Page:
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Bird Flu Threat Spurs Companies and States to Prepare For Avian H5N1 Influenza Pandemic

May 19th 2006

Bird Flu Threat Spurs Companies and States to Prepare For Avian H5N1 Influenza Pandemic

Avian Flu Pandemic

Marlton, N.J. - Although the jury is still out on the likelihood and potential severity of an outbreak of bird flu among humans in the United States, some companies and states are playing it safe now in the event the disease migrates to our country sooner than later.

IBM announced on May 15 a new cooperative effort with health authorities to use technology it developed to stem the spread of bird flu and other infectious diseases. As part of the effort, IBM will donate software that enables health experts in different countries to share data, track the geographic spread of diseases, and predict how the bird flu virus might mutate into a form that is deadlier to people, according to the San Jose Mercury News.

Participants in the Global Pandemic Initiative include the World Health Organization, U.S. Centers for Disease Control and Prevention, and businesses and universities.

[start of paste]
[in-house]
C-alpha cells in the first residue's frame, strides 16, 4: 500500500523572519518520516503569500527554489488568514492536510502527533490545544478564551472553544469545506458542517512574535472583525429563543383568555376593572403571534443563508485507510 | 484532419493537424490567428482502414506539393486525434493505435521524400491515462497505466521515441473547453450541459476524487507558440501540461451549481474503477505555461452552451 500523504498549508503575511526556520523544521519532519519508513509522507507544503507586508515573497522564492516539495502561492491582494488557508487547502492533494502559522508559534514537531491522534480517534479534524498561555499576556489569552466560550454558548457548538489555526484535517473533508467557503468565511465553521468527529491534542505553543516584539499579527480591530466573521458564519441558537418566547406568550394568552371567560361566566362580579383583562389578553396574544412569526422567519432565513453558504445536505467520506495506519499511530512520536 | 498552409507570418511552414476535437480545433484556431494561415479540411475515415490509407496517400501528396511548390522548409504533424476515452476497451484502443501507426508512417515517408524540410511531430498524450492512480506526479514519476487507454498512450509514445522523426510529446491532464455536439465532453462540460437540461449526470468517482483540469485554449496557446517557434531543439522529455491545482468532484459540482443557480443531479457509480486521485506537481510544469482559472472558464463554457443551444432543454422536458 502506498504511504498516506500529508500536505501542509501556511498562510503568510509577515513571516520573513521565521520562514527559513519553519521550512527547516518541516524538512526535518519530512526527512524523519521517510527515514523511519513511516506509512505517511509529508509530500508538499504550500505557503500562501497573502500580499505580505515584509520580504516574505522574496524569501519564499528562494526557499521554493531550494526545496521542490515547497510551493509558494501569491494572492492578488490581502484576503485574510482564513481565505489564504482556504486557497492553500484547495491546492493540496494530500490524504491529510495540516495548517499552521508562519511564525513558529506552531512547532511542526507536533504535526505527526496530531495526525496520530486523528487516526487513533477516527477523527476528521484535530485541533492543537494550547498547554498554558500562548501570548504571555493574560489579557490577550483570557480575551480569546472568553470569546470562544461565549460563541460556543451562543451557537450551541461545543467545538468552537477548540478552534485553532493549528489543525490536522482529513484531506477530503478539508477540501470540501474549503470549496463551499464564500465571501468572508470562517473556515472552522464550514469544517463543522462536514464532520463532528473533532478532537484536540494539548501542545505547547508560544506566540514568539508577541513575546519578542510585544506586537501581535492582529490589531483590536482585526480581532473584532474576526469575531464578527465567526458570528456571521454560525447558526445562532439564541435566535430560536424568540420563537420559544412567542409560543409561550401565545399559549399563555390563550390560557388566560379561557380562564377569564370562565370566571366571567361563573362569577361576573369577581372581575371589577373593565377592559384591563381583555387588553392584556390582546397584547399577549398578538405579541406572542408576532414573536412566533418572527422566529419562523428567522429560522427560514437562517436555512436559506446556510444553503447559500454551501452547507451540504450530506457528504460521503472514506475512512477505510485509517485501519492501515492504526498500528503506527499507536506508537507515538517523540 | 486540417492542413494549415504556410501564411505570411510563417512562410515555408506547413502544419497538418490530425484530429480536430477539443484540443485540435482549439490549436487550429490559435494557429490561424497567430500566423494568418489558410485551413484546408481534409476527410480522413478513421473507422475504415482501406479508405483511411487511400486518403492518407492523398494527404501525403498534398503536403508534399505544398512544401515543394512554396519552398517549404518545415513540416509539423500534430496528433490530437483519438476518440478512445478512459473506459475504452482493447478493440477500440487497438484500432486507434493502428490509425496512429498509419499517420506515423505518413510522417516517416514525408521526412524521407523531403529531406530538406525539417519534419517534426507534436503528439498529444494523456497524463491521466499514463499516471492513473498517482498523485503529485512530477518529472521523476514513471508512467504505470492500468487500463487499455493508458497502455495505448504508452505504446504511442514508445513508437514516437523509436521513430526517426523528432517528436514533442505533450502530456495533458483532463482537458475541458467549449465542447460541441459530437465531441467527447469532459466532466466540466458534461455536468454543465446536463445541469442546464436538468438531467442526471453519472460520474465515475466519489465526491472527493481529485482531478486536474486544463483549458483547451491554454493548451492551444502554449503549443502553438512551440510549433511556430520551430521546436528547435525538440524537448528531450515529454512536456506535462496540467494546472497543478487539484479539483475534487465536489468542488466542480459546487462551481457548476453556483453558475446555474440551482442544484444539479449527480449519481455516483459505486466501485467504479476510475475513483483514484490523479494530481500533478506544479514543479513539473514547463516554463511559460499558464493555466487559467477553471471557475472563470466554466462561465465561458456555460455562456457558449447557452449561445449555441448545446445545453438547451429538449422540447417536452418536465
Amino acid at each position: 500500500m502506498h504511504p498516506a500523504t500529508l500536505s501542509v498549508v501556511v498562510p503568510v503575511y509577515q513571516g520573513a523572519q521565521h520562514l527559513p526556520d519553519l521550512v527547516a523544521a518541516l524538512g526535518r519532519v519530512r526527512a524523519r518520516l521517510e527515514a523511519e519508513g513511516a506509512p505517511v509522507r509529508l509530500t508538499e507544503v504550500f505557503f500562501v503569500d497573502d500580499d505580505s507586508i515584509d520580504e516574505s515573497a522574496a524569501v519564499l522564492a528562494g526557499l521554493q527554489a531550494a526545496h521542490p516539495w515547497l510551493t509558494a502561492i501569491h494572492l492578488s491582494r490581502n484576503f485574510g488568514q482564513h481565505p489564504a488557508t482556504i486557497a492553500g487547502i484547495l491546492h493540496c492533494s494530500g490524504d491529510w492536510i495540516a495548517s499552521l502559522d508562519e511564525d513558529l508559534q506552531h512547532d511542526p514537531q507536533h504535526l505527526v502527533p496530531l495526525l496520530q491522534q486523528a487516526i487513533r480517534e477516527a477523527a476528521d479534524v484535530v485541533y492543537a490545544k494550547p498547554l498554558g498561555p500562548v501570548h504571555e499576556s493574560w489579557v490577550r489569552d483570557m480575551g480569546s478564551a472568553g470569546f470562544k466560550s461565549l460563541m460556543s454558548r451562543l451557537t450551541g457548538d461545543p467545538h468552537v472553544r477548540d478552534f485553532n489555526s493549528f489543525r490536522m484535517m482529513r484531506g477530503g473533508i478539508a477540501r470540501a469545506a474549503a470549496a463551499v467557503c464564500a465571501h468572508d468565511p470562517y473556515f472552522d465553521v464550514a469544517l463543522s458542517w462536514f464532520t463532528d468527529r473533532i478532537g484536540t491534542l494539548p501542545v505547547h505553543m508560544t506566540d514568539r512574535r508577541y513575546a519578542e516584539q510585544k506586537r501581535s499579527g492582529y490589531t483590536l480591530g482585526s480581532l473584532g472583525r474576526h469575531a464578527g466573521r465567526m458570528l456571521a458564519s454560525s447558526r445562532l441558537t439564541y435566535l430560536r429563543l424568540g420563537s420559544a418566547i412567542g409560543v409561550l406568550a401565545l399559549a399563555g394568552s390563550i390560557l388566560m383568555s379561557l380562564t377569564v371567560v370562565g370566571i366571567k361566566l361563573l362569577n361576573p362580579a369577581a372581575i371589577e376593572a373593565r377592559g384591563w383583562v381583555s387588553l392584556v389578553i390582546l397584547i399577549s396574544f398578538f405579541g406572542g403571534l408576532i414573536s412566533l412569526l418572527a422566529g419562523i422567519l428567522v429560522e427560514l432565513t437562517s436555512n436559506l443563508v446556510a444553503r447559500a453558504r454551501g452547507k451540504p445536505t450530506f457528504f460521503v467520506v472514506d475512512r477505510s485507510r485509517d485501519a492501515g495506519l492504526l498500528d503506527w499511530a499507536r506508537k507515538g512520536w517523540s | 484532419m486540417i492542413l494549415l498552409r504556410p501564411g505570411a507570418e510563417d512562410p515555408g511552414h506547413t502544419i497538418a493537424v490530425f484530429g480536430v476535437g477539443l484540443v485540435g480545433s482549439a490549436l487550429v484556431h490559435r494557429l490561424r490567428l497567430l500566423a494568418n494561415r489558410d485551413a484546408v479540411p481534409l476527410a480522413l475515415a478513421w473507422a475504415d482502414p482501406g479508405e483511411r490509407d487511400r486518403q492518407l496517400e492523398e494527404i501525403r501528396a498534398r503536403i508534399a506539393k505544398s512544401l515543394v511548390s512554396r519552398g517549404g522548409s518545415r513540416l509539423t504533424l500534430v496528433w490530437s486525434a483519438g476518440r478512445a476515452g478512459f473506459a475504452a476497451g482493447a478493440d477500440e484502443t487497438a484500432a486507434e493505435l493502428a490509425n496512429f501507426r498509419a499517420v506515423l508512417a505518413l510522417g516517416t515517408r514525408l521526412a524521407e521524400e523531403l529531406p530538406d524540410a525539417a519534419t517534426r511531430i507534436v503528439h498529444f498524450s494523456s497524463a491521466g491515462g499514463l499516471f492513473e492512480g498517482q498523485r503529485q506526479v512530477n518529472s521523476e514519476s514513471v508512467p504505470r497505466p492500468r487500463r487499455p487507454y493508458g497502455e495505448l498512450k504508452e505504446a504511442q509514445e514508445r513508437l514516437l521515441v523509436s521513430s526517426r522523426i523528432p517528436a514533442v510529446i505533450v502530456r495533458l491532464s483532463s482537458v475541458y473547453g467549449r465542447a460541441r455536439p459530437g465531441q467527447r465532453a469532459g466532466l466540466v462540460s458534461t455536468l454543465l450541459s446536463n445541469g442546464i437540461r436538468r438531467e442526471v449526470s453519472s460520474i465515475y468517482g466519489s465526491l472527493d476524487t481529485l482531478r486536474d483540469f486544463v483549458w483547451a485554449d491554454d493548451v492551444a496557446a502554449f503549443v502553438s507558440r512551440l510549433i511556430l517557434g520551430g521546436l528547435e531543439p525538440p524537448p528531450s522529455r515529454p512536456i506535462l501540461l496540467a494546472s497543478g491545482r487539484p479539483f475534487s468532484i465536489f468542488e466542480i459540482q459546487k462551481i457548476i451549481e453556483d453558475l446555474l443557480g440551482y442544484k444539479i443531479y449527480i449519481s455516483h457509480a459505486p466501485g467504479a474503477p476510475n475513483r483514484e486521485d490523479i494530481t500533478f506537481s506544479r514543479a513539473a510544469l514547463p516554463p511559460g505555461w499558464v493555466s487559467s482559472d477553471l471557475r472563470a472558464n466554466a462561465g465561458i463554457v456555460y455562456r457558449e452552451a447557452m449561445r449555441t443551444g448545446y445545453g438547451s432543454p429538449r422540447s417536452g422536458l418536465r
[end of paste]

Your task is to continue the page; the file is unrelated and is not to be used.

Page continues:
IBM scientists in New York are also working with Scripps Research Institute to create computer technology that can predict how bird flu might mutate and become more lethal to people. These predictions could help in the development of effective bird-flu vaccines.

While IBM is preparing to track disease trends, the owner of a New Jersey company specializing in protective gear warns that it's important to get ready now in the event of an outbreak. Stephen Guarino, CEO of Global Protection, believes that employers and consumers should prepare their businesses and homes in case the virus switches from posing a terrible hazard to birds to becoming a real threat to humans.

 

"Viruses mutate and, if this one does, it will join the human flu virus, change its genetic code and emerge as a new and deadly flu that can spread through the air from human to human. If the virus does mutate, it does not necessarily mean it will be as deadly to people as it is to birds. But private citizens, the government, businesses, schools and hospitals must prepare for the worst," says Guarino.